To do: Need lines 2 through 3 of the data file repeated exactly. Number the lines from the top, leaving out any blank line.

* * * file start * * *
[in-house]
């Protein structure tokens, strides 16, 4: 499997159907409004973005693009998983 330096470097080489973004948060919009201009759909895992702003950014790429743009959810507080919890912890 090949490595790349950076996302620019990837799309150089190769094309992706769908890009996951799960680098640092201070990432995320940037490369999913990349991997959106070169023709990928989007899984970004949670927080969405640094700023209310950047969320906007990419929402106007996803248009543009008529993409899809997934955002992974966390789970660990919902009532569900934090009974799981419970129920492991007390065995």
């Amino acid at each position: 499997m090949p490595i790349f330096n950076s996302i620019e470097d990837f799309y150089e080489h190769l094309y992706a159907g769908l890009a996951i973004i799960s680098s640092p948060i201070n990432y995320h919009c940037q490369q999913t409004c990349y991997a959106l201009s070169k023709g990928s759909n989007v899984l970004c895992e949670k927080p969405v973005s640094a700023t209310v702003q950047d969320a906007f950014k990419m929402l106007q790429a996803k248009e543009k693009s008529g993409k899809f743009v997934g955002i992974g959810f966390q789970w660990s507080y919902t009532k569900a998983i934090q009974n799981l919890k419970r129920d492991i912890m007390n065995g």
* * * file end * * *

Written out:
């Protein structure tokens, strides 16, 4: 499997159907409004973005693009998983 330096470097080489973004948060919009201009759909895992702003950014790429743009959810507080919890912890 090949490595790349950076996302620019990837799309150089190769094309992706769908890009996951799960680098640092201070990432995320940037490369999913990349991997959106070169023709990928989007899984970004949670927080969405640094700023209310950047969320906007990419929402106007996803248009543009008529993409899809997934955002992974966390789970660990919902009532569900934090009974799981419970129920492991007390065995």
């Amino acid at each position: 499997m090949p490595i790349f330096n950076s996302i620019e470097d990837f799309y150089e080489h190769l094309y992706a159907g769908l890009a996951i973004i799960s680098s640092p948060i201070n990432y995320h919009c940037q490369q999913t409004c990349y991997a959106l201009s070169k023709g990928s759909n989007v899984l970004c895992e949670k927080p969405v973005s640094a700023t209310v702003q950047d969320a906007f950014k990419m929402l106007q790429a996803k248009e543009k693009s008529g993409k899809f743009v997934g955002i992974g959810f966390q789970w660990s507080y919902t009532k569900a998983i934090q009974n799981l919890k419970r129920d492991i912890m007390n065995g």